I am a morning person. I am terrible at sleeping in, and I have probably averaged no more than six hours of sleep per night for as long as I can remember. My parents, also, have always been early risers, and it’s not unusual for the house to fall silent by 10 p.m.
This led me to some questions:
Is our relationship with sleep genetic? Are we born either a morning person or a night owl? Is our sleep pattern a habit we develop over the course of our lives—and if so, can we change it? Or are some people’s brains simply wired toward getting a better night’s’ sleep than others?
Sleep is one of the most essential human activities. It is an automatic, natural state somewhere between conscious and unconscious, and there is not a single cell or tissue in the body or brain that does not benefit from getting a good night of rest. We sleep so that our minds have time to process the billions of emotions, thoughts, feelings and actions that we experience when we are awake so that they can be organized and stored in memory.
So why do some of us find sleep so hard?
Despite what we might think, less than three percent of us can blame our genes for how easily we manage to sleep. For these people as little as six hours a night is enough to maintain a high level of cognitive function throughout the day. However, for the rest of us, a regular eight hours a night is the recommended sweet spot—getting less than this over a long period of time can be costly.
Although uncommon, for some people basic physiology is, at least in part, accountable for sleep disturbance. The hormones cortisol and adrenaline trigger a state of alertness and arousal. Unless linked to stress, these hormones are generally released into the brain first thing in the morning, and then in relatively small amounts throughout the day. However, in some cases, the brain receives a consistently high level of cortisol and adrenaline throughout the day and night. The result is a constant state of alertness during the day and night, and when the sleep state is eventually reached, it’s easily disturbed by light, sound or movement.
3. Sleep disorders
Sleep disorders such as sleep apnea; sleep paralysis; snoring; REM sleep disorder and exploding head syndrome are among just a few of the disorders associated with poor sleep. Perhaps one of the more common disorders is sleep-walking.
According to Mark Mahowald, a professor and pioneer of sleep behavior at Stanford University, the root cause of sleepwalking is neurological. Normally as our bodies move in and out of different phases of rest and slumber, the brain stem paralyzes our limbs and nervous system so that we are not disturbed by our own movement. This process is called ‘the switch,’ and for most people, it occurs several times a night without any problems. For some people, however, the switch is prone to error, effectively allowing the body to stay awake while the brain sleeps. During this state, the body is prone to carry out a variety of automatic behaviors that have been ingrained deep inside the brain, while our brains remain oblivious with no conscious awareness of what the body is doing.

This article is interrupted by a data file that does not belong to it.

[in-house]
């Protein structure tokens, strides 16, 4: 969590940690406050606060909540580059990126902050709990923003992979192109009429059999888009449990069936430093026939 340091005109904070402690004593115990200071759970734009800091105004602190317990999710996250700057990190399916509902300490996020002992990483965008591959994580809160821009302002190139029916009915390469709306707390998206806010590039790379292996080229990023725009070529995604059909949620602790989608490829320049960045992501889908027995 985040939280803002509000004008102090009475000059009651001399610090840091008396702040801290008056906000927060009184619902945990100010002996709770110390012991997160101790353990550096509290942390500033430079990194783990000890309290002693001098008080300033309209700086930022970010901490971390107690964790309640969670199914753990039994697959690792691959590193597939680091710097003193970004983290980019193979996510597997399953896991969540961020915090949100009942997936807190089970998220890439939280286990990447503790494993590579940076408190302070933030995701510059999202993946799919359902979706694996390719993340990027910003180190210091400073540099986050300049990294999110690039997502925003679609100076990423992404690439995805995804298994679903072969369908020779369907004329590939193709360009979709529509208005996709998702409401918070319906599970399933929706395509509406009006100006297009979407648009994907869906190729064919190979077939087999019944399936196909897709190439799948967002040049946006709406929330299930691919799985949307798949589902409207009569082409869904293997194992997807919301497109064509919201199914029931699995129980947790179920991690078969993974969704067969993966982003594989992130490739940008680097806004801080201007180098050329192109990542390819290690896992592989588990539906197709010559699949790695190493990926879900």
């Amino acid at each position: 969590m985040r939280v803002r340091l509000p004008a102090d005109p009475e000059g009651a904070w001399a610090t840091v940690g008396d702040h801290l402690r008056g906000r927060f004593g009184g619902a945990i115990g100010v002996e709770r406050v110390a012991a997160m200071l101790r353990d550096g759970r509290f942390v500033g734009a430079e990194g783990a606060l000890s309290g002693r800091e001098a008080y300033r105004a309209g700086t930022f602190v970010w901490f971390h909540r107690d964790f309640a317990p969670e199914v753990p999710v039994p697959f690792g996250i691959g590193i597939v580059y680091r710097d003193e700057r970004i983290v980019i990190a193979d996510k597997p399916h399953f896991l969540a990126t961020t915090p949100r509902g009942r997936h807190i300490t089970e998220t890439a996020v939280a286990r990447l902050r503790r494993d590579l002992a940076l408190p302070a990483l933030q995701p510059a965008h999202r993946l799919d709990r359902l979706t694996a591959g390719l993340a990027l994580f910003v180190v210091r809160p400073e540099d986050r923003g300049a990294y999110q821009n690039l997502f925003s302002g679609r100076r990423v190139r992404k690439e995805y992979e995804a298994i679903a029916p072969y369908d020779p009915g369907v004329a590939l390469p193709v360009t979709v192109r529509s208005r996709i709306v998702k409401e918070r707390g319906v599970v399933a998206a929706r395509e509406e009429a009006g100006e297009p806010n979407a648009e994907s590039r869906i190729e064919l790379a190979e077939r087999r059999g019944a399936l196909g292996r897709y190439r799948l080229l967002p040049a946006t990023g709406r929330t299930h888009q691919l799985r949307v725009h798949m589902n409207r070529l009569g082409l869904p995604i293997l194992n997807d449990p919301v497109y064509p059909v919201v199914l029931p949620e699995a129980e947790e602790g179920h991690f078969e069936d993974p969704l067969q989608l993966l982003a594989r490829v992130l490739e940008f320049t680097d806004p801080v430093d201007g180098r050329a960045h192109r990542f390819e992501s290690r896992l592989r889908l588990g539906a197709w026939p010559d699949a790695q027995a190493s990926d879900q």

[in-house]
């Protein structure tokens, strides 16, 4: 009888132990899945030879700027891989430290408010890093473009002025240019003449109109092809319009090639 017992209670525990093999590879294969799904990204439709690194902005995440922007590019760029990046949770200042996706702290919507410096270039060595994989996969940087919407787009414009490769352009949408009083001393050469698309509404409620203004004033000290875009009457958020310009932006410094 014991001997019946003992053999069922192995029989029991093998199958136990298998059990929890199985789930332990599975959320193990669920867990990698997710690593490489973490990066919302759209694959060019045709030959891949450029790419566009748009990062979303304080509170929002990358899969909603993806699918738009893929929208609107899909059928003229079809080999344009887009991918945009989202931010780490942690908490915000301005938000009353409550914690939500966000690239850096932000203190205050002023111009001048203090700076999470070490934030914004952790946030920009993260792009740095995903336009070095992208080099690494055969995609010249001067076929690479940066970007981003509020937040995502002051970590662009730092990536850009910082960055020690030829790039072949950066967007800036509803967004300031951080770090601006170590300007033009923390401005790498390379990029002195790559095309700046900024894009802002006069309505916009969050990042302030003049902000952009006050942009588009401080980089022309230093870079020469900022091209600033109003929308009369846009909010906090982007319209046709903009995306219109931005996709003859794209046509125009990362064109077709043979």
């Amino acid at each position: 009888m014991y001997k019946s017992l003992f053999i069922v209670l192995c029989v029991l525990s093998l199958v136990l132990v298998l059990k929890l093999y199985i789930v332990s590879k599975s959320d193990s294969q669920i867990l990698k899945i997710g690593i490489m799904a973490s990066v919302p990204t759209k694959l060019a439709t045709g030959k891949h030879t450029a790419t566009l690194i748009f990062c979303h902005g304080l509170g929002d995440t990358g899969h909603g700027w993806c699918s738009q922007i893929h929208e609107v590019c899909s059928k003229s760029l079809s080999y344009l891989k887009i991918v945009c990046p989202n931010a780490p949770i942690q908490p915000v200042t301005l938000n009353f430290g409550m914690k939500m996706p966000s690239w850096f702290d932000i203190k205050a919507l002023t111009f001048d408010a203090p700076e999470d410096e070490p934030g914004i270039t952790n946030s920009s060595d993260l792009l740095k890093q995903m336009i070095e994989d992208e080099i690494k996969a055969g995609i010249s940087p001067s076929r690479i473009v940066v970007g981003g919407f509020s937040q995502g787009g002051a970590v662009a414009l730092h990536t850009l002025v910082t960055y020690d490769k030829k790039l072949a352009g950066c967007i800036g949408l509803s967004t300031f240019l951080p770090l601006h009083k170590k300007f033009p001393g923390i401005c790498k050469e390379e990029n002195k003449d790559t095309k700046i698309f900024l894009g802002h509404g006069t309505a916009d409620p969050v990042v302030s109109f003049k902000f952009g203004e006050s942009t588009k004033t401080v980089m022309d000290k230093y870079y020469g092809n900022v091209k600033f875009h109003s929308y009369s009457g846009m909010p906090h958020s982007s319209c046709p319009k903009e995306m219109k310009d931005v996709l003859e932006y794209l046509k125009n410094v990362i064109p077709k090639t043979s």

4. Sleep terrors
Like sleepwalking, sleep terrors only affect a minority of people but can be highly unpleasant. For someone experiencing a sleep terror, the activity inside the brain is markedly different from when they are awake. During sleep terror, all areas of the brain shut down except for the most primitive areas that control walking, breathing, and basic survival. These areas are separate from regions of logical thought and reasoning that lie unconscious during sleep and can, therefore, operate automatically without conscious awareness. As such, when a sleep terror is triggered it is experienced in the rawest of emotional and imagery form with no chance of logic or reason intervening.
5. Brain development
In addition to common sleep disorders, poor sleep quality has been associated with a number of developmental disorders and learning difficulties. Although it is yet to be determined whether poor sleep is the result of impaired development, or whether the reverse is true, sleep is essential for memory formation and learning, and so when disrupted for prolonged periods of time, the ability to hold and recall information will also be compromised.
Perhaps the most common cause of sleep disturbance comes down to habit. Unlike some of our perhaps more obvious habits, such as a morning coffee, the route we take to work, or the fact we always buy the same foods at the supermarket, we are continually carrying out little subconscious habits without even knowing. These habits are so deeply ingrained in the subconscious areas of our brain that we often don’t realize we’re doing them. Sleep routine is one of these. Hours before we make the decision to go to bed, we start preparing for it. We might subconsciously begin reciting the storyline to ourselves that we won’t get to sleep, or that we will wake several times a night. We might set our alarm early and go to bed believing we will wake several times in the night in anticipation. We might experience poor sleep once a week, then twice, three times, and then anxiety kicks in as we build ourselves up for the struggle. To this extent, our quality of sleep becomes a subconscious decision, one we make before our heads even hit the pillow. We are already setting ourselves up for a poor night sleep—expecting to wake early, fall asleep late or be disturbed every hour.
So, back to me being a morning person. Am I really a morning person or do I habitually struggle to get to sleep only to wake again before 6 a.m.? Or maybe I can thank my ancestors for inherited sleep genes? What we can say is that the ability to get a regular eight hours might be associated with far more than our ability to relax and unwind before our head hits the pillow.